JAcksonville counselor with students after PARCA data

Jacksonville High School Counselor Marcia Stallings talks to students about their future plans.   Left to right:  Kevin Bavajas, Anna Pollard, Marcia Stallings (counseler), Kalyn Laster and Kahlil Jackson (foreground).    

When it comes to placing students in college, area school systems experience widely varying levels of success.

According to the latest data compiled by the Public Affairs Research Council of Alabama, 82 percent of Jacksonville City Schools’ 2014 graduates went straight to college, a mark exceeded by just seven of the state’s 134 public school districts. Anniston City Schools stands at the opposite end of those rankings; one system’s college-going rate in 2014 was lower than Anniston High School’s 43 percent.

PARCA’s data ranked Piedmont City Schools not far from Anniston, with 50 percent of Piedmont High School graduates seeking a post-secondary education. Only six systems rated lower.

According to the data, 65 percent of Alabama students left high school for college in 2014. Oxford City Schools and Calhoun County Schools hovered near that average. Sixty-four percent of Oxford High’s graduates went on to college while 58 percent of graduates from the county system’s seven high schools did so.

The five systems combined for 59 percent of Calhoun County students going off to college.

Leaders at Jacksonville High School credit their success to a long-standing tradition.

Marcia Stallings, into her 10th year as a guidance counselor at the school, recalled a college-going expectation existing in JHS’s hallways when she attended in the 1980s. Having Jacksonville State University in town has a lot to do with those expectations, she said.

“We always grew up knowing we were going to college,” Stallings said. “I think that’s continued.”

It’s the kind of culture that leaders at Anniston and Piedmont schools aim to create.

Work or school

At Piedmont, guidance counselor Sandra Akin said she started a mission three years ago to get every senior admitted to at least one college. Last month, she hosted students and their parents for a “work session” in which they filled out the Free Application for Federal Student Aid, a form by the U.S. Department of Education that students nationwide fill out to qualify for many grants and loans. Education advocates have blamed FAFSA paperwork for being a barrier to college attendance.

The system earlier this week updated graduation policies that promote students enrolling in classes at Gadsden State Community College.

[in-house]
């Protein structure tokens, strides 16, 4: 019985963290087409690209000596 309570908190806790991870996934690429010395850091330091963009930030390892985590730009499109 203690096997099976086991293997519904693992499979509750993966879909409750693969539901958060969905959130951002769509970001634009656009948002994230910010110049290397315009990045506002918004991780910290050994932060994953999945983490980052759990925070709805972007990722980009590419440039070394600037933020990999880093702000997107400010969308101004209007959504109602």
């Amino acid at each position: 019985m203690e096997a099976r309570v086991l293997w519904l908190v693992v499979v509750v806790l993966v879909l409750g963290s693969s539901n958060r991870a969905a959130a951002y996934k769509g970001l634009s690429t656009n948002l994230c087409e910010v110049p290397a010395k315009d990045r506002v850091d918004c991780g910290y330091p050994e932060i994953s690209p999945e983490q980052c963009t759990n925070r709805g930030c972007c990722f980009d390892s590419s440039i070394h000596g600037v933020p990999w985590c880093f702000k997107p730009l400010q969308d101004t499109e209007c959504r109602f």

“They can gain some confidence” through dual enrollment, Akin said. “They can think, ‘Maybe I am a college student. Maybe I am college material.’”

Anniston Superintendent Darren Douthitt said he meets students not so unlike his younger self; he grew up poor in Ohatchee. In a system with nearly 80 percent of students receiving free or reduced-priced lunch, Douthitt, like Akin, is often told by teens that they’re opting for work over college after high school.

“People have to be sold on the idea that going to college is a sacrifice that will change your life,” said Douthitt, a JSU grad. “Of course, that’s what happened to me, and that’s what I tell students when I sit down with them.”

Holly Box, an administrator in Calhoun County Schools, said the system takes pride in a figure not represented in PARCA’s college-going rates: the number of students graduating and entering the workforce. She referred to the state Department of Education’s ongoing strategic plan calling for high school graduates to be both college- and career-ready.

“One doesn’t outweigh the other,” Box said. “They are equally important.”

She said the system’s career tech program has grown “vastly” in recent years, with “more children in career tech classes than we’ve ever had.” According to Calhoun County Technical School director Kevin Lockridge, 25 percent of the system’s 10th- to 12th-graders enroll in classes offered by the 11 programs at the technical school.

“In the past, we might’ve encouraged more students to go to higher education,” Box said. “But for some students, that’s not the path they want to take.”

‘Lack of awareness’

While credentials from technical programs might grant higher immediate income for high school graduates, a recent study on the middle class by the Pew Research Center found that Americans without a post-secondary education have experienced “a substantial loss in economic status” over the years.

Gene Bottoms, senior vice president of the Southern Regional Education Board, said schools should sense urgency to promote college attendance in the face of a changing economic environment. More than ever, he said, employers are requiring college diplomas.

“There’s a lack of awareness that two-thirds of our jobs are requiring some type of preparation beyond high school,” Bottoms said. “We’re preparing two-thirds of our students for one-third of jobs that require a high school education or less. We’re preparing two-thirds to compete for less jobs on the lower end of the ladder.”

Systems that involve parents and the community are likely to see more students graduating and going to college, Bottoms said. Expectations, he said, have to be instilled.

“It has to start early,” said Stallings, the Jacksonville High counselor. “It can’t be senior year, it can’t be junior year. It’s got to be earlier.”

That notion recently put Douthitt in a Constantine Elementary classroom. There were 25 children in the class, and he asked if they had ever been to a college campus, like Jacksonville State, just up the highway.

“Two or three raised their hand,” Douthitt said. “That bothered me.”

Staff writer Seth Boster: 256-235-3562. On Twitter @SethBoster_Star.